Science and facts are the underpinnings of a civil society

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On Wednesday, the world watched a mob attack the U.S. Capitol and the dedicated individuals who work inside. This is just the latest example of what happens when false information is spread and hyperbole is taken as truth. On the same day, we lost more than 4,000 people in the U.S. due to COVID-19.

When a society places little value on science and facts, negative effects are felt everywhere, often more severely by members of minoritized populations.

But when societies value and respect science and facts, we see tremendous opportunities for a planet filled with healthier individuals, better educated children and increased civic engagement. A community grounded in truth and supported by science is a community that will ensure safe and equal opportunities for future generations. In the end, truth is the touchstone for all of us that seek a more just world.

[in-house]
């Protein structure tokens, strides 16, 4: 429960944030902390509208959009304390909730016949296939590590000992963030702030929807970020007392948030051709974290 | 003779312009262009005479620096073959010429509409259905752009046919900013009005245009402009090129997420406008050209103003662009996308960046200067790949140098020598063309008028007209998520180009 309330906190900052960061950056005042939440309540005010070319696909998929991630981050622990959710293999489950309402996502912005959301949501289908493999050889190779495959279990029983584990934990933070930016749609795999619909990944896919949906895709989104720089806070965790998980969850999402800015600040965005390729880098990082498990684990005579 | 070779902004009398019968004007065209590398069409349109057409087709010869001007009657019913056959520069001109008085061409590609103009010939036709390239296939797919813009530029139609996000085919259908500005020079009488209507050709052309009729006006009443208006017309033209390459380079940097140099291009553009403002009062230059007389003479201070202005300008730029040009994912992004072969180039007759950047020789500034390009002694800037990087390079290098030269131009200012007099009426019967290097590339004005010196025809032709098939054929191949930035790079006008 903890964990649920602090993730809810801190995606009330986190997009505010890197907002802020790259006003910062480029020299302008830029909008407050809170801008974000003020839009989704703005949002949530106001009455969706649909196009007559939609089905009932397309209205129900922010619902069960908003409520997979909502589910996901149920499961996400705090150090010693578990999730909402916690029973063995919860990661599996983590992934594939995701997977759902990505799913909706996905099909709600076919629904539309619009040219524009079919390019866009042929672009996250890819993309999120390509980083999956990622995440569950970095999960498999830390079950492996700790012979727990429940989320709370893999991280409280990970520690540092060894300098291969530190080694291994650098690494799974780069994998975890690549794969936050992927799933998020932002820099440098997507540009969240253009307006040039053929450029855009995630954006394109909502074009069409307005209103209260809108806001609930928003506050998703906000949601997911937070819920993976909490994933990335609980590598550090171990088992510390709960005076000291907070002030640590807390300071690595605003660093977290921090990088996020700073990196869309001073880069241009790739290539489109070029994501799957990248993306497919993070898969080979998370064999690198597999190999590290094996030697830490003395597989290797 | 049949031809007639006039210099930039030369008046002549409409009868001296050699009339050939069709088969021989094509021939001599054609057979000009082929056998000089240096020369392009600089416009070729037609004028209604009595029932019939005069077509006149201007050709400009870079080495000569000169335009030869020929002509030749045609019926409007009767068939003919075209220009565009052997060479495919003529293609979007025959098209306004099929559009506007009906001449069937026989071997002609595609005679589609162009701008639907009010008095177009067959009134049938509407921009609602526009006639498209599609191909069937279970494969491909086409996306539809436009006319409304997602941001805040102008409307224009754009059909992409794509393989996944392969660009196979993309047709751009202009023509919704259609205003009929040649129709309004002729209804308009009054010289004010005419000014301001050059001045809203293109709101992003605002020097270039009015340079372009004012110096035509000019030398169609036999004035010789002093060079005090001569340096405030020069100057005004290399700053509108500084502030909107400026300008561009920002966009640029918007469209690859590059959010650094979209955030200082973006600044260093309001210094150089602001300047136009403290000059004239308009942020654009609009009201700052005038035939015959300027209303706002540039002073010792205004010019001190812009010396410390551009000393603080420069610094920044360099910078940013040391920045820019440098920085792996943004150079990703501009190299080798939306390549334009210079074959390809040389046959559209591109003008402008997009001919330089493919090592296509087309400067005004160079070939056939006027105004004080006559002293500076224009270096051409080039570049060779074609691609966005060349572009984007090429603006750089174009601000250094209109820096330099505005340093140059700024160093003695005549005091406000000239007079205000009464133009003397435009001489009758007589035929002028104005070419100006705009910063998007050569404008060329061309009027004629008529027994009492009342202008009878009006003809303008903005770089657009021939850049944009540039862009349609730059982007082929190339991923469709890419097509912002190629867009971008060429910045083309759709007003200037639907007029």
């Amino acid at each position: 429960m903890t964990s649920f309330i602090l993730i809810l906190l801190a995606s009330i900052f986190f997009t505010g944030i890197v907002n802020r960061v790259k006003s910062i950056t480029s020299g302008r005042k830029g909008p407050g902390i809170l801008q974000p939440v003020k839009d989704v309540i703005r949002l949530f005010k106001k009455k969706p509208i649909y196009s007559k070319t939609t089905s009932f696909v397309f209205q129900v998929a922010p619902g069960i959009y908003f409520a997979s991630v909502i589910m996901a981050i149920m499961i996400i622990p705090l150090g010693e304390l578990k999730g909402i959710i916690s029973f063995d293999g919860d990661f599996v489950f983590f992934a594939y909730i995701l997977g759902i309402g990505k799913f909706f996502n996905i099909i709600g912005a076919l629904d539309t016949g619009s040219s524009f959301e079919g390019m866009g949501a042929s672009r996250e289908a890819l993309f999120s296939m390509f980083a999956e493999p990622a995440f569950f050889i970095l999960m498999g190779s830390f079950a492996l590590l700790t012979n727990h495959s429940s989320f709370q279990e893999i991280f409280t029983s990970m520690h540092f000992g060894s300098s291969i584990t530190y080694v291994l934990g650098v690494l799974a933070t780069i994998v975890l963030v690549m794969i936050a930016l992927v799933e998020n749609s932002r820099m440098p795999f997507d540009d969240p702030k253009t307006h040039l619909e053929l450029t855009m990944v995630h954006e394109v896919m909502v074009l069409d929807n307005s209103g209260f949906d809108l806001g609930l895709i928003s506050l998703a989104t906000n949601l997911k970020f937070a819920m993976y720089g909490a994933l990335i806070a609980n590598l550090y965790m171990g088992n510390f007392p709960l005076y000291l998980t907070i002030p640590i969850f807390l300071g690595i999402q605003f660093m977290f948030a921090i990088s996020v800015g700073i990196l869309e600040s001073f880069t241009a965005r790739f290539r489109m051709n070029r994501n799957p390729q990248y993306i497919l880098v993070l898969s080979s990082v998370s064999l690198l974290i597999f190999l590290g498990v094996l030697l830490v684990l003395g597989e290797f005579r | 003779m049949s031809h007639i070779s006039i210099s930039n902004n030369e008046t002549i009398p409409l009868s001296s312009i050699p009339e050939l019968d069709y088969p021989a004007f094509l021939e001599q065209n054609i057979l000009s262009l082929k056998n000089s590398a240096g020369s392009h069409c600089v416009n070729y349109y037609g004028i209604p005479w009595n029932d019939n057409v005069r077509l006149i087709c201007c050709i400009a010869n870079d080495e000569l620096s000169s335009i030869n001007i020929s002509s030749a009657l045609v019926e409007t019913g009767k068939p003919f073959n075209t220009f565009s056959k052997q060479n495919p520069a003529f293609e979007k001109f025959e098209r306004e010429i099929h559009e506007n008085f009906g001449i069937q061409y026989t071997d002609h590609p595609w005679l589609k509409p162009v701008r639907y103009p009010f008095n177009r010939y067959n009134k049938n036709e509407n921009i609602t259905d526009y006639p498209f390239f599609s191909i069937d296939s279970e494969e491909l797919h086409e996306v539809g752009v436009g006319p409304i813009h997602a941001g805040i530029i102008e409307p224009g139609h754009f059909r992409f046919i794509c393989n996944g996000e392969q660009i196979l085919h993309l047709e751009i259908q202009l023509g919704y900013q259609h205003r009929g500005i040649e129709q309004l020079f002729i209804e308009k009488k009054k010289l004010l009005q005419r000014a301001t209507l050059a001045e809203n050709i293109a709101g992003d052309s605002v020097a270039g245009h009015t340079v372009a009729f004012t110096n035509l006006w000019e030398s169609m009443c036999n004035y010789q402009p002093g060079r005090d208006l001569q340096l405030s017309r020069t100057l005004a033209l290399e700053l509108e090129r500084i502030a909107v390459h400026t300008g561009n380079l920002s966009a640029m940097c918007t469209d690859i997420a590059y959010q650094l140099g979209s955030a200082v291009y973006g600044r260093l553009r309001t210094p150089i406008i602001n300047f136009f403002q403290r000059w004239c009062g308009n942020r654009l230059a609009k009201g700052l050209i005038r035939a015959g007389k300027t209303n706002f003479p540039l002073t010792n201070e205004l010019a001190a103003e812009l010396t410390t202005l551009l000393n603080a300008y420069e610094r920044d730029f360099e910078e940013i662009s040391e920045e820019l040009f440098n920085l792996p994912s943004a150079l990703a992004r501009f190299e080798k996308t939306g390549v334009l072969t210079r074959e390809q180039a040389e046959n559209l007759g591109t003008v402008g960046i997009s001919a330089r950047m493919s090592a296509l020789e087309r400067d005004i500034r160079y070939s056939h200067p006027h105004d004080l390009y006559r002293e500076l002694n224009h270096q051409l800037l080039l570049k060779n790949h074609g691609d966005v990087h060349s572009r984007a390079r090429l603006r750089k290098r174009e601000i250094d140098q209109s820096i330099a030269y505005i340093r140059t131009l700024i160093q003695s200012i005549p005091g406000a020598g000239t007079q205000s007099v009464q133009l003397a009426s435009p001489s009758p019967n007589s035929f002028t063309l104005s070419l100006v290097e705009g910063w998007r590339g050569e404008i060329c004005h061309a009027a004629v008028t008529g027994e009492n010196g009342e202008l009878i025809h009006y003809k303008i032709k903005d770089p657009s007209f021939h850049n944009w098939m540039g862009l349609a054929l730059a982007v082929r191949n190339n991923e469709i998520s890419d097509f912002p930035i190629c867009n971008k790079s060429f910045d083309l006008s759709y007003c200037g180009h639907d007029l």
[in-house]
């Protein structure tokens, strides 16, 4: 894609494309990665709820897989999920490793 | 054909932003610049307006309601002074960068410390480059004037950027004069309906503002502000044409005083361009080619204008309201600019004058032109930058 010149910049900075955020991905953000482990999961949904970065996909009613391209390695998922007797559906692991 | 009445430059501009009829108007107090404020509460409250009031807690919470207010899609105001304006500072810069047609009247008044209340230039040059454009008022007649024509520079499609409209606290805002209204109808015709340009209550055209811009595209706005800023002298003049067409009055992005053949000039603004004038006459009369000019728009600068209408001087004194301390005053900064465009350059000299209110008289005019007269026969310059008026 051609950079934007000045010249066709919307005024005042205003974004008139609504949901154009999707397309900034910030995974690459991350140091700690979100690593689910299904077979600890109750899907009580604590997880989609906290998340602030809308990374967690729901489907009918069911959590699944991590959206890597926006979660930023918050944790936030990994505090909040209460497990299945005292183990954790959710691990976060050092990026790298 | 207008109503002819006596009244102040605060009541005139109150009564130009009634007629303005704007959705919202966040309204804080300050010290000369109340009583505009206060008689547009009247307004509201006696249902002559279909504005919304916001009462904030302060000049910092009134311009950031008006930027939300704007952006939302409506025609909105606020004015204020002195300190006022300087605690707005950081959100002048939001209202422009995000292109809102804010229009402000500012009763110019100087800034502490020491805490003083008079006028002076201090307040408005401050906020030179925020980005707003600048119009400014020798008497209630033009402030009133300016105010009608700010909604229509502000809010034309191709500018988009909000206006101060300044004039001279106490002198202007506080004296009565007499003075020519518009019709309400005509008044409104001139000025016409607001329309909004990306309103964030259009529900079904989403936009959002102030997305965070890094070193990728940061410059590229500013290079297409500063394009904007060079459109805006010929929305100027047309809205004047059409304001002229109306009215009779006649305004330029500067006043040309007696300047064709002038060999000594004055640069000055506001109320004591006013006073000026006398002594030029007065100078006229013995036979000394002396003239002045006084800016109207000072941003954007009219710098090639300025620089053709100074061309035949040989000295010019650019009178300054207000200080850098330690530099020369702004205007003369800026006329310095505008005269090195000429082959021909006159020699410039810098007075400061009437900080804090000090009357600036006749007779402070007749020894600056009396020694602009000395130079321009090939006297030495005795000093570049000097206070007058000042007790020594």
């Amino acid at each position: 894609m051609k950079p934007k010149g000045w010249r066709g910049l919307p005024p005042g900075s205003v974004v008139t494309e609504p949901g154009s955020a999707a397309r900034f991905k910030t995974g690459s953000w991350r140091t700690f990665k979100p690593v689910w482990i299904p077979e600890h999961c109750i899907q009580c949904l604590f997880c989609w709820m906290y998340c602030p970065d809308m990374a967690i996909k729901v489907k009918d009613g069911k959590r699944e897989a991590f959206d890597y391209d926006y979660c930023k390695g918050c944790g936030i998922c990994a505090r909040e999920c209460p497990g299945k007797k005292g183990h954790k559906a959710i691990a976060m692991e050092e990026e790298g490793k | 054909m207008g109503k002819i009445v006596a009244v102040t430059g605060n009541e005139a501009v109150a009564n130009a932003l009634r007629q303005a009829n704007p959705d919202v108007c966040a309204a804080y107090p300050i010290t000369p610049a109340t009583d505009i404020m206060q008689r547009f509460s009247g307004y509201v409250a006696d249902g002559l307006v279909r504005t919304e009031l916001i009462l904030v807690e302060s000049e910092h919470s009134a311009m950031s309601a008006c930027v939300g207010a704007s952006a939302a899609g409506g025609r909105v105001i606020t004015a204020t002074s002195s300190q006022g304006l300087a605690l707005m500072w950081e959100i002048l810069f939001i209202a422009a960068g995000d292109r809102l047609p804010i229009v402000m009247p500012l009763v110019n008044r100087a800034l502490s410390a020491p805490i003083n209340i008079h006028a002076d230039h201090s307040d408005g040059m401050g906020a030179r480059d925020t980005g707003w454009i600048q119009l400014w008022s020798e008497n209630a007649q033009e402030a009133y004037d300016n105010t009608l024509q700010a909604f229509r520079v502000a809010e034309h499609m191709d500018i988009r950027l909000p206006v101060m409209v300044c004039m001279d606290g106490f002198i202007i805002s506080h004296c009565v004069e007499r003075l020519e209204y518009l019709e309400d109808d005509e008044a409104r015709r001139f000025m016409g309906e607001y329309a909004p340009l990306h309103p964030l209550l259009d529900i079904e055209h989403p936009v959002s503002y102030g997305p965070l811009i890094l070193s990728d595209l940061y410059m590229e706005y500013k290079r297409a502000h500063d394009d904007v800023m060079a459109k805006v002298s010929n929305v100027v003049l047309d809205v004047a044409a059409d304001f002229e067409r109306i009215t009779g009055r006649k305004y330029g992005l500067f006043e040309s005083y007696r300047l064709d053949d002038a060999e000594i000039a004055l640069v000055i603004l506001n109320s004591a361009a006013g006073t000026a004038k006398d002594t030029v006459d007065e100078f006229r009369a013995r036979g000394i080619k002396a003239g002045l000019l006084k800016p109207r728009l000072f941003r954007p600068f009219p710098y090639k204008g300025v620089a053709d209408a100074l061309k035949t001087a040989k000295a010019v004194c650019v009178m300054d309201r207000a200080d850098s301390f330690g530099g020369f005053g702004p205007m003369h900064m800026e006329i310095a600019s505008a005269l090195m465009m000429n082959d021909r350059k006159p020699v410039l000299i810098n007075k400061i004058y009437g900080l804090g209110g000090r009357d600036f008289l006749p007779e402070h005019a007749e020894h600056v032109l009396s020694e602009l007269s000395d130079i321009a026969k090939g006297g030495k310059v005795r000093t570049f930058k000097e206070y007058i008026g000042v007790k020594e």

As one of the leading worldwide scientific societies, AGU’s community is dedicated to advocating for a civil society that values science and facts. Consistent with our strategic plan that calls for a thriving, sustainable and equitable future supported by scientific discovery, innovation and action, we remain steadfastly dedicated.

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  1. Mark Capron

    Are there any economists and social scientists in AGU? It appears we (Americans/humanity) need to figure out a business model for social media that trains people to be less extreme, while preserving free speech. That would be a business model that counters the current advertising-based models. The advertising based models are run by algorithms that use all the data they can glean to increase increase clicks. The net result is the algorithms train people to be more extreme, in all directions. (This concept isn’t mine. It might be from a Scientific American article, which may have been based on several researchers of the phenomenon.) Also, add in our (everyone’s) tendency to see, read or hear what they want or expect to see, read or hear.

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